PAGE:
My youngest daughter taught me to trust that she is learning, even though she is not in a traditional school.  Lately, she has been a beacon of light as I crawl through the tunnel of discouragement regarding my second novel  attempt. She understands my battle with perfectionism and, fortunately, does not seem to suffer from that condition.

“You need to try NaNoWriMo” she told me.

She was referring to National Novel Writing Month. Every November thousands of aspiring writers sign on to the project website. Their goal: write a quick first draft of a novel–in a month. That’s 50,000 words in 30 days!  Of course, not everyone succeeds, but the process itself is valuable–so they say.

“It’s all about silencing your inner critic. At least for a month,” Audrey tells me, fully aware of my nemesis.

Audrey has participated in the Youth Division for the past few years. She enjoyed the pep talks, the writing forums, and the rush of seeing her word count rise.

While I enthusiastically supported her participation, NaNoWriMo sounded like torture to me. I had several reasons for not signing on.

l.  I’ve already written a novel.

2. I’m not a fast writer.

3. I hate writing a big long mess.

4. November is a very busy month.

5. I have other writing contests to work on.

6.  I could never win.

7.  Did I mention that I could never write 50,000 words in a month?

You get the idea.

Of course, Audrey has a counter argument for each of my arguments.  “What have you go to lose?” she finally huffed, after I stubbornly clung to my excuses.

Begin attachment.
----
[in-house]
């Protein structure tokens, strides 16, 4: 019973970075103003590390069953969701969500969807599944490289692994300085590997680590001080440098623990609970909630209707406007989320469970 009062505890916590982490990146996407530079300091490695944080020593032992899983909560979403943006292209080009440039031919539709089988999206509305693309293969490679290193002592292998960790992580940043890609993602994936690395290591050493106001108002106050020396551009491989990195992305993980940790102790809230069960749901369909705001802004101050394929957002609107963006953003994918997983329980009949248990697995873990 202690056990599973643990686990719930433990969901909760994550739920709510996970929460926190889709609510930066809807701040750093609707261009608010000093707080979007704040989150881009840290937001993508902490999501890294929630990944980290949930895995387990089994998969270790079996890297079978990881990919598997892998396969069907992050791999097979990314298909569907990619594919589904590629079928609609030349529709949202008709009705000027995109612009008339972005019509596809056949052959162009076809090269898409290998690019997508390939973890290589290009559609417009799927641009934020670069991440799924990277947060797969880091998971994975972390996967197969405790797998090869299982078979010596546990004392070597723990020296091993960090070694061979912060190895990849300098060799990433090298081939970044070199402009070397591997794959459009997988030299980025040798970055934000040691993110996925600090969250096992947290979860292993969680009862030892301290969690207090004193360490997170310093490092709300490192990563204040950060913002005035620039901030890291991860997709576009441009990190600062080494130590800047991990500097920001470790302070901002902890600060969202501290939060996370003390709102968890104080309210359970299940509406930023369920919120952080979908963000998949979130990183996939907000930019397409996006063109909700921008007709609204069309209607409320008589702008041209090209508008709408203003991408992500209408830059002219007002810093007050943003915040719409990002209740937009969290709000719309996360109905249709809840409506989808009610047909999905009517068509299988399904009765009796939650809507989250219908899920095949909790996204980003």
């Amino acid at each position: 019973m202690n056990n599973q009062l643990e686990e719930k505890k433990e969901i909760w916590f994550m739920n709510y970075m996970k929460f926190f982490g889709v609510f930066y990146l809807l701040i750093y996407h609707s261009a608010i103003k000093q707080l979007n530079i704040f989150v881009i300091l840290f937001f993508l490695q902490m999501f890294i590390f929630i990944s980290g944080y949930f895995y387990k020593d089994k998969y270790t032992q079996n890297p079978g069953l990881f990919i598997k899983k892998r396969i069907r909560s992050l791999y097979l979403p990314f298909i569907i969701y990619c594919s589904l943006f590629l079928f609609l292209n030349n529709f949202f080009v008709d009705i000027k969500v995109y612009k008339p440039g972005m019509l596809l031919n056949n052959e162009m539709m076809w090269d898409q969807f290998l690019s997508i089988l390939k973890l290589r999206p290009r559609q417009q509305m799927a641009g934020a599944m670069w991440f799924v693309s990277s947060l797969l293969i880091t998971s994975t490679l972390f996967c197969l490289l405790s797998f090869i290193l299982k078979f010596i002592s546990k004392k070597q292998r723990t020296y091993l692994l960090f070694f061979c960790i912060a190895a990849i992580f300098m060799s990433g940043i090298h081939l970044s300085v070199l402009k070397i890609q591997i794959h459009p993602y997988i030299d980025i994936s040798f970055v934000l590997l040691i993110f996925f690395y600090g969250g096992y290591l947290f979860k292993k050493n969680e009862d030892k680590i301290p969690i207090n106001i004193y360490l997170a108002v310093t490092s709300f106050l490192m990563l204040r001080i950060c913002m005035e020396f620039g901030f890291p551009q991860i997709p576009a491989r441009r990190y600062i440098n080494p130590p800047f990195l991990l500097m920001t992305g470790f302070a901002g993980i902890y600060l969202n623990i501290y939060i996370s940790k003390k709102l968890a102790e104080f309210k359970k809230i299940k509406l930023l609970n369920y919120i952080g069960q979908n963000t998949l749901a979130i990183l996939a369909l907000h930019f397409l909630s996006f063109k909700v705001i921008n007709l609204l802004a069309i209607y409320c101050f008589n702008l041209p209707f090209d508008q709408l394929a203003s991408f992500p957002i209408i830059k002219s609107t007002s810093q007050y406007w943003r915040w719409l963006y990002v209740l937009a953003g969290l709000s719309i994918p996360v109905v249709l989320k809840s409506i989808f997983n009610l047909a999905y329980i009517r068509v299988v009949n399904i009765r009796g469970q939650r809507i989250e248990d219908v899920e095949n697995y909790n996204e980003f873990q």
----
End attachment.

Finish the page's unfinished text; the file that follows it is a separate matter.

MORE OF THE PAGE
I was reminded of my father. Growing up, I suffered from a lot of worry.  Whether is was speaking in front of the class or trying something new, my anxiety would get in the way.

“What’s the worst thing that can happen?” my father would ask.

Which, today, inspired me to ask myself: What’s the worst thing that could happen by committing myself to NaNoWriMo? 

Answer: 1.  I write a bunch of garbage.  2. I don’t reach the goal.

Hmm. Not the end of the world by any means.

Then I suddenly thought of another question.  What’s the best thing that might happen? 

Answer. 1. I get back on track with the story I want to write. Even better: 2. I get in the flow and churn out a rough draft that gives me something to work on.

I hesitated to the last minute. I thought about being a role model for my writing workshop students (whom I encouraged to enter the Young Writers NaNoWriMo).

So I took the plunge and registered. This is my public announcement.

“Oy, “I’ll never write 50,000 words,” I said to Audrey immediately afterward.

“Mom!”

“Okay. I take it back.”

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The next day I got the first NaNoWriMo pep talk in my inbox. It was from award-winning YA author, Rainbow Rowell.

Wow, she was describing my every thought regarding National Novel Writing Month. Here’s an excerpt from her most excellent post.

Dear Writer,

I was very skeptical about NaNoWriMo at first.

It seemed like something that amateur writers would do. Or young writers. People who needed to be tricked into finishing     their books. I’d already written two books by October 2011, and sold them to publishers, and I couldn’t imagine writing either of them—or anything good—in a month.

That’s not writing, I thought, that’s just piling up words. But then I thought about how wonderful it would be to have a pile of 50,000 words…